|Part of the sercret of success in life is to eat what you like and let the food fight it out inside. - Mark Twain|
No. 100, Part II, 24 May 1995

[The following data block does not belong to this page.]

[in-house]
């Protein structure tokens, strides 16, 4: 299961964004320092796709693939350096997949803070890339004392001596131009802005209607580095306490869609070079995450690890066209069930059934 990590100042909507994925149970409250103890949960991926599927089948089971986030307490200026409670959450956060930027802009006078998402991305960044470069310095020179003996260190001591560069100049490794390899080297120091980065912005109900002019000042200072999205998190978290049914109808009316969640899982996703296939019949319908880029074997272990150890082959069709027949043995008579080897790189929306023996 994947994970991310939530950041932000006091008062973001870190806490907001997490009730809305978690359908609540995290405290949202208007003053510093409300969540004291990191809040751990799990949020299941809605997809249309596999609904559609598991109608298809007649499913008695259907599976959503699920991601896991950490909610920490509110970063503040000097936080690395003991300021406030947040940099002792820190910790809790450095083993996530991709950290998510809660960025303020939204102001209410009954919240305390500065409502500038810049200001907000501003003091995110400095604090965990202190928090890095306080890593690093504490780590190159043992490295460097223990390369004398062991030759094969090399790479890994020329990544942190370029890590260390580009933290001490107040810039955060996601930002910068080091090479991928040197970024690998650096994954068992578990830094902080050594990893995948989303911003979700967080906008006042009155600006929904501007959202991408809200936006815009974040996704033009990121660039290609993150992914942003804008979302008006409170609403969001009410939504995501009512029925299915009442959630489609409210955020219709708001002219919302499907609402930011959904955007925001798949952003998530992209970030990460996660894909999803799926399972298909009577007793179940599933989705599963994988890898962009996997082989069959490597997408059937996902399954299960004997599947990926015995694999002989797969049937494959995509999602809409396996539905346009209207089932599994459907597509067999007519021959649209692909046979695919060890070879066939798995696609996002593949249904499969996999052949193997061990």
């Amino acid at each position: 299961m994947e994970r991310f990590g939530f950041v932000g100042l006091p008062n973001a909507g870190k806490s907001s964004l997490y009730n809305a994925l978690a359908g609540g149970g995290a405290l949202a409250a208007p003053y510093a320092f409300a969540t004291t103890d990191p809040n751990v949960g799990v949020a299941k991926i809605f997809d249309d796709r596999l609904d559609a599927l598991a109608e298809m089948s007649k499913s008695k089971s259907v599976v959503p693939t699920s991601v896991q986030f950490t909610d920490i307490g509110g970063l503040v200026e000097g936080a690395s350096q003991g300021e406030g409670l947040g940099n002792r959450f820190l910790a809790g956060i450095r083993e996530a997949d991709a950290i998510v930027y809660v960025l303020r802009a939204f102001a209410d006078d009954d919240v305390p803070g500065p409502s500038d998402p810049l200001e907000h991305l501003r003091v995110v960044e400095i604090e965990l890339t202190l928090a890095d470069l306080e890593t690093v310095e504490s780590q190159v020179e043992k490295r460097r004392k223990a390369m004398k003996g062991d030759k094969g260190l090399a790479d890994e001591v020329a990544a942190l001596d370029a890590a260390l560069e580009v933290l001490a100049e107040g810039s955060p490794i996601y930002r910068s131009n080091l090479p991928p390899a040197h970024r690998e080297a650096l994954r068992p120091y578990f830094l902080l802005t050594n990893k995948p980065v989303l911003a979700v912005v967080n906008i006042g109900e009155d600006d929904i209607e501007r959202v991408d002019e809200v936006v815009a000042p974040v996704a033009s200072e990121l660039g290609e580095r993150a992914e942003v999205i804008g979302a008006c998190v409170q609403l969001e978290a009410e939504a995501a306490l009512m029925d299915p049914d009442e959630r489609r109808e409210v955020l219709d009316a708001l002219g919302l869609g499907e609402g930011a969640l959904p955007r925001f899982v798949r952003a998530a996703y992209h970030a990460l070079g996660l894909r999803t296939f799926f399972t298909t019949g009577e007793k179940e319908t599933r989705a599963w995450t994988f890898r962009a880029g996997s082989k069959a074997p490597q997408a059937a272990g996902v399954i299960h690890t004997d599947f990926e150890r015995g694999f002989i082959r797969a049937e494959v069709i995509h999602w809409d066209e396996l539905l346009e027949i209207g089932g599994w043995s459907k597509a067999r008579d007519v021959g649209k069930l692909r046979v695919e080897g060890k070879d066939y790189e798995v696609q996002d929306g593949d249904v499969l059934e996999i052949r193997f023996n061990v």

This is Part II of the Open Media Research Institute's Daily Digest. Part II is a compilation of news concerning East-Central and Southeastern Europe. Part I, covering Russia, Transcaucasia and Central Asia, and the CIS, is distributed simultaneously as a second document. Back issues of the Daily Digest, and other information about OMRI, are available through OMRI's WWW pages: http://www.omri.cz/OMRI.html EAST-CENTRAL EUROPE UKRAINIAN PRESIDENT URGES PARLIAMENT TO REVIEW ECONOMIC AND ANTI-CRIME BILLS. Ukrainian President Leonid Kuchma on 23 May appealed to the leaders of the Ukrainian legislature to speed up their review of 20 draft laws on economic reform and fighting crime and corruption, Interfax-Ukraine and Ukrainian Television reported the same day. He also said more legislation on the anti-crime campaign was needed. According to the Ukrainian newspaper Nezavisimost, only seven of the 77 bills needed to implement Kuchma's economic reform program have been adopted by the Ukrainian legislature. The president has frequently criticized lawmakers for dragging their feet on establishing a legislative base for economic reform. Also on 23 May, Kuchma said during a visit to Latvia that Ukraine's nonalignment doctrine is obsolete and has to be changed to take NATO's inevitable expansion into account, Reuters reported. He noted that Ukraine has so far maintained its neutrality but, under current circumstances, this was "nonsense" since Ukraine's geographical position contradicts that doctrine. -- Chrystyna Lapychak and Ustina Markus, OMRI, Inc. STANDOFF OVER CRIMEA CONTINUES. Crimean parliament speaker Serhii Tsekov on 23 May said the legislature will carry out plans to hold a regionwide referendum on the banned Crimean Constitution even if its resolution on the vote is overturned by Kiev, Interfax-Ukraine reported the same day. Radio Ukraine reported the same day that Volodymyr Butkevych, chairman of the human rights commission in the Ukrainian parliament, dismissed the separatist leader's latest proposal to cancel the referendum if Kiev overturned its ban on the document. Crimean deputies said earlier this week that in such a case, they would be agreed to abolishing those articles that contravene Ukrainian law. He said the Crimean legislature had no legal right to set conditions on their adherence to Ukrainian law. Meanwhile, Crimean Deputy Prime Minister Arkady Demydenko said his government will never agree to finance the plebiscite, which the Crimean assembly estimates will cost taxpayers 5.6 billion karbovantsi, UNIAR reported. -- Chrystyna Lapychak, OMRI, Inc. US-UKRAINIAN MILITARY EXERCISE. The Peace-Shield-95 military exercise got under way on 23 May at the Yavorov training grounds in Western Ukraine, Interfax reported. Both American and Ukrainian troops are taking part in the maneuvers. The commander of Ukraine's 24th Motorized Rifle Division said the exercise will cost Ukraine nearly $5 million. Ukrainian Defense Minister Anatoly Lopata told reporters that Ukraine was also interested in cooperating with Russian military forces. When asked about the possibility of Ukraine joining NATO, Lopata replied that his department "never sets unachievable goals for itself." -- Doug Clarke, OMRI, Inc. BELARUS PREPARES FOR SECOND ROUND OF ELECTIONS. Ivan Likhach, head of the Belarusian Central Electoral Commission, said on Belarusian Radio on 23 May that of the 2,340 candidates who ran in the first round of the elections, 432 made it to the second round, scheduled for 28 May. The majority (45.1%) are independents, 22.9% are from communist parties, 11.3% from the Agrarian Party, and 8.6% from the opposition Belarusian Popular Front. Sixty-two are heads of collectives and state farms, 39 are educators, 27 are in the legal and medical professions, 16 work for the president's administration, 21 work in enterprises, and 18 are journalists. -- Ustina Markus, OMRI, Inc. UKRAINIAN PRESIDENT IN LATVIA. Leonid Kuchma, during his two-day visit to Latvia on 23-24 May, met with his Latvian counterpart, Maris Gailis, President Guntis Ulmanis, and Foreign Minister Valdis Birkavs, BNS reported. The presidents signed a joint political declaration and five interstate agreements, including ones on friendship and cooperation, mutual aid in customs issues, and legal aid in criminal and civil cases. -- Saulius Girnius, OMRI, Inc. LATVIAN GOVERNMENT TAKES OVER LARGEST COMMERCIAL BANK. Latvian Prime Minister Maris Gailis and Bank of Latvia President Einars Repse signed a memorandum on 23 May according to which the Latvian government completely took over Baltija Bank and pledged to guarantee the bank's deposits, BNS reported. Repse the previous day suspended the operations of the bank (excluding regaining extended loans) when the Baltija Bank asked for more cash. About a fifth of Latvia's population has deposits in the bank, and many of them have been trying to withdraw them. -- Saulius Girnius , OMRI, Inc. RUSSIA PROMISES TO RETURN LITHUANIAN DEPOSITS, EMBASSY BUILDINGS. Prime Minister Viktor Chernomyrdin, in a telephone conversation with his Lithuanian counterpart Adolfas Slezevicius on 23 May, promised that Lithuania will get back its deposits in the former Vneshekononbank and its embassy buildings in Rome and Paris without any further delay, BNS reported. Lithuanian government spokesman Vilius Kavaliauskas said that Chernomyrdin pledged that Russia will transfer about $10 million ($7 million original deposits and $3 million interest) to Lithuania this year. He also said that Chernomyrdin gave instructions to the Foreign Ministry on returning the Lithuanian embassy buildings in Rome and Paris, which are currently used as Russian diplomatic missions. * Saulius Girnius, OMRI, Inc. POLISH PREMIER DISAGREES WITH POPE'S CRITICISM. Jozef Oleksy said in an interview with Polish Radio on 23 May that he was "surprised by the Pope's radical views" on intolerance in society. John Paul II, during his visit to Poland the previous day, had said that "under the banner of tolerance in public life and the mass media, intolerance is growing. There is a tendency to push believers out of the realm of public life." Rzeczpospolita on 24 May quoted left-wing politicians, like Labor Union leader Ryszard Bugaj, as disagreeing with the Pope. But some right-wing leaders, such as Stefan Niesiolowski from the Christian National Union, supported the pontiff's views. -- Jakub Karpinski , OMRI, Inc. CZECH PRESIDENT VETOES ANTI-SMOKING LAW. Vaclav Havel on 23 May returned to the parliament a controversial law that restricts smoking and aims to reduce alcoholism and other drug dependency, Czech media reported. Havel's spokesman said that while the president, a smoker, was not opposed in principle to restrictions on smoking and the sale of tobacco products, he believed the law had several basic flaws. It was the fifth time Havel has refused to sign a law. The anti-smoking legislation was widely criticized when the parliament adopted it in April. Some deputies said they would refuse to observe provisions limiting smoking in restaurants and pubs and banning smoking in many public buildings, including the parliament. The legislature can overturn the veto if more than 100 of the 200 deputies vote for it a second time. -- Steve Kettle, OMRI, Inc. RECORD LOW INCREASE IN FOREIGN INVESTMENT IN SLOVAKIA. Narodna obroda on 20 May reported that foreign direct investment in Slovakia reached 16.9 billion koruny ($565.4 million) by 31 March. Of that amount, 79% came from Germany, Austria, the Czech Republic, the U.S., and France. During the first quarter of 1995, FDI grew by only 398 million koruny (2.4%), the lowest quarterly increase since the Slovak Statistical Office began collating such figures. Rudolf Filkus of the opposition Democratic Union told Pravda on 23 May that the drop in FDI is connected with the country's political situation: "The concentration of power--political and economic--in the direction of totalitarianism contradicts what we want to do economically." Ladislav Lysak of the ruling Movement for a Democratic Slovakia said he is "dissatisfied" with the low level of foreign investment in Slovakia but expects "a marked increase" in the future. -- Sharon Fisher , OMRI, Inc. SOUTHEASTERN EUROPE BOSNIAN SERB LEGISLATURE VOTES FOR UNION WITH KRAJINA. Parliamentary speaker Momcilo Krajisnik said that deputies voted "by acclimation" to unite with Croatian Serbs, Nasa Borba reports on 24 May. Bosnian Serb leader Radovan Karadzic is quoted in the Frankfurter Allgemeine Zeitung as saying that the new western Serbian state would be formed "very soon" and would have to be a unitary one "because federations are unworkable." It remains unclear, however, what such a new entity would mean in practice. Both Knin and Pale have suffered recent reverses on the battlefield and have witnessed strains in their relations with Serbia. But both have pushed for a greater Serbia since Serbian President Slobodan Milosevic began to engineer the destruction of the former Yugoslavia, even before launching his war in 1991. -- Patrick Moore , OMRI, Inc. UN SAYS SOME CROATS AND SERBS REMAIN IN BUFFER ZONE. A spokesman for the world body stated in Knin that some 100 Croatian and 50 Serbian soldiers remain in what are supposed to be UN buffer zones in the Dalmatian hinterland. Nasa Borba on 24 May says he added that 11,000 Serbs have fled western Slavonia since the Croats retook it on 1-2 May. Some 4,000 of them have gone to eastern Slavonia; and a similar number remain in western Slavonia, of whom 1,800 have applied to leave. The Frankfurter Allgemeine Zeitung, however, cites UN officials in Zagreb as saying that the Croatian evacuation of the buffer zones is largely complete. -- Patrick Moore , OMRI, Inc. MAZOWIECKI CASTS DOUBT ON SERBIAN CHARGES AGAINST CROATS. The Frankfurt Allgemeine Zeitung also reports that the UN special envoy for human rights, Tadeusz Mazowiecki, says it is unclear whether the Croatian army deliberately fired on civilians during this month's Operation Blitz or whether the 20 or more dead civilians were caught in crossfire. The Serbs have repeatedly charged the Croats with these and similar human rights violations in western Slavonia. UN spokesmen have called the evacuation of the area probably the most orderly such procedure in the history of the Yugoslav conflict. A CIA study earlier this year and numerous other reports have stressed that the Serbian side alone has used "ethnic cleansing" in a systematic and deliberate fashion to achieve political goals, making the Serbs responsible for at least 90% of the atrocities in Bosnia. Hina quotes a Croatian government spokeswoman as calling the latest charges "greater Serbian propaganda." -- Patrick Moore , OMRI, Inc. BOSNIAN GOVERNMENT FORCES ADVANCE FROM BIHAC. Encircled government troops have pushed Serbian forces out of several villages in the Bihac pocket. Pressure on the Serbs was intensified thanks to an offensive by Bosnian Croat and regular Croatian forces in the Livno valley, the Frankfurter Allgemeine Zeitung reports on 24 May. Meanwhile, Vecernji list says that the Roman Catholic bishop of Banja Luka, Franjo Komarica, has entered the seventh day of his hunger strike to protest Serbian abuses and has sent a long and urgent plea to Croatian President Franjo Tudjman. -- Patrick Moore, OMRI, Inc. SERBIAN UPDATE. US envoy Robert Frasure left Belgrade on 23 May after failing to secure Serbian President Slobodan Milosevic's agreement to a deal that would have lifted some sanctions against the rump Yugoslavia in exchange for Belgrade's recognition of Bosnia-Herzegovina. Nasa Borba reports on 24 May that Russian envoy Alexander Zotov, due to arrive in Belgrade the same day, will also try to persuade the Serbian leader to reach an agreement on the issue. The newspaper also carried excerpts of a press conference held by Vuk Draskovic, leader of the opposition Serbian Renewal Movement, who stressed that Serbian unity cannot be achieved through "war and against the will of the [rest of] the world." -- Stan Markotich, OMRI, Inc. ALBANIAN LEADER CONVICTED IN MACEDONIA. Arben Rusi, a leader of the Party for Democratic Prosperity of Albanians, was sentenced to eight months in jail on 23 May, Flaka reported the following day. Rusi was convicted on charges of obstructing the police during riots that broke out when thousands of people tried to prevent policemen from closing down the self-declared Albanian-language university in Tetovo. Rusi was the fourth Albanian sentenced in connection with the riot, in which one Albanian died. -- Fabian Schmidt, OMRI, Inc. CONFERENCE ON TOLERANCE IN BUCHAREST. A four-day international seminar on tolerance opened in Bucharest on 23 May, Radio Bucharest and international agencies reported. More than 250 participants from 53 countries are attending the conference, which has been jointly organized by the OSCE, the Council of Europe, and the Romanian government in cooperation with UNESCO. President Ion Iliescu, speaking at the opening ceremony, praised what he described as the "traditional tolerance" of the Romanian people while warning against a worldwide surge of intolerance in various forms. Debates will focus on the role of civil society, the media, national authorities, and international organizations in combating racism, xenophobia, anti-Semitism, religious fundamentalism, and aggressive nationalism. -- Dan Ionescu, OMRI, Inc. CONTROVERSIAL RESTITUTION LAW ADOPTED IN ROMANIA. The Chamber of Deputies on 23 May adopted a controversial law on returning property nationalized by the Communists to its former owners, Radio Bucharest reported. The new law allows former property owners to reclaim only one piece of property, regardless of how much they previously owned. Owners are entitled to compensation for all other properties. The democratic opposition denounced the law as an attempt to "legalize communist-era theft." A spokesman for the Liberal Party '93 said his party will appeal to the Romanian Constitutional Court and international organizations in a last-ditch attempt to annul the new legislation, which must still be endorsed by the Constitutional Court and signed by Iliescu. Also on 23 May, Iliescu received an IMF delegation, which expressed support for the economic reform process in Romania, Radio Bucharest reported. -- Dan Ionescu , OMRI, Inc. GYPSIES DEMONSTRATE IN BUCHAREST. The Gypsies Association of Romania on 23 May staged a rally in downtown Bucharest to protest the planned change in their official name, Radio Bucharest reports. Romania's Foreign Ministry has recommended that the traditional Romanian name for Gypsy ("Tsigan") be used in official documents rather than "Roma" or "Romany," as Gypsies prefer to call themselves. Gypsies regard the term "Tsigan" as pejorative. -- Dan Ionescu, OMRI, Inc. LEBED ADDRESSES RUSSIAN STATE DUMA. 14th Army Commander Lt. Gen. Alexander Lebed, speaking at the Russian State Duma hearings on 23 May, said Moldova could soon look like Chechnya if the Russian Defense Ministry carries out plans to downgrade his unit. Interfax quoted Lebed as saying that the possible withdrawal of the 14th Army from the Dniester region depends on the outcome of negotiations between Chisinau and Tiraspol. But he added that the two sides apparently are not interested in direct negotiations on the issue. Lebed also warned of chaos in the region if weapons and ammunition fell into the hands of criminal gangs. -- Dan Ionescu, OMRI, Inc. BULGARIAN CONSTITUTIONAL COURT REJECTS LAND LAW. The Constitutional Court on 23 May ruled that an amendment to the land restitution law passed by the Socialist majority contravenes the constitution, Radio Sofia reported the same day. The law was passed on 14 April and vetoed by President Zhelyu Zhelev two weeks later. After the parliament overruled his veto on 10 May, Zhelev and 51 deputies from the Union of Democratic Forces asked the Constitutional Court to declare the law void, saying the new amendment contradicts the principle of the invulnerability of private property. According to the amendment, land owners wishing to sell their plot must first offer it to their neighbors and then to the state, which has to decide within two months whether to buy it. The parliament, government, and Ministry of Agriculture have two weeks to respond to the court's decision. -- Stefan Krause , OMRI, Inc. BULGARIA, TURKEY WILL COOPERATE TO FIGHT TERRORISM. Turkish Interior Minister Nahit Mentese, during his visit to Sofia on 23 May, said that the Bulgarian government has agreed to prevent the Kurdish Workers Party (PKK) from operating on Bulgarian territory, international agencies reported the same day. Mentese said the Turkish government has information that the PKK is attempting to set up organizations in Bulgaria, Romania, and Ukraine. He added that the group's activities "could harm Bulgarian-Turkish relations, if not checked." Bulgarian Interior Minister Lyubomir Nachev stressed that the PKK is currently not operating in Bulgaria. About 9,000 people of Kurdish origin are living in Bulgaria, most of them citizens of Syria, Lebanon, Iraq, and Turkey. Bulgaria and Turkey will also cooperate to fight drug trafficking and organized crime. Mentese was the first Turkish interior minister to visit Bulgaria in 10 years. -- Stefan Krause, OMRI, Inc. ALBANIA TO CLAMP DOWN ON ILLEGAL IMMIGRANTS TO ITALY. Albanian Prime Minister Aleksander Meksi on 23 May assured Italian Deputy Interior Minister Luigi Rossi that his government will take measures against illegal Albanian immigrants who are smuggled to the Italian coast in motor-boats, Reuters reported the same day. Rome has been under pressure from its European partners to impose stricter controls on the EU's external borders. Meksi also pressed for liberalization of the Italian visa regime, the opening of Albanian consulates in Italy, the legalization of Albanian refugees in Italy, and seasonal jobs for Albanian workers. Rossi, who was heading a delegation to Tirana to discuss Albanian President Sali Berisha's upcoming visit to Italy, assured Meksi of his "government's intention to solve the issue of immigration." Italy has employed 700 policemen and soldiers to guard the coast of Puglia against illegal immigration. -- Fabian Schmidt, OMRI, Inc. [As of 12:00 CET] Compiled by Jan Cleave The OMRI Daily Digest offers the latest news from the former Soviet Union and East-Central and Southeastern Europe. It is published Monday through Friday by the Open Media Research Institute. The Daily Digest is distributed electronically via the OMRI-L list. 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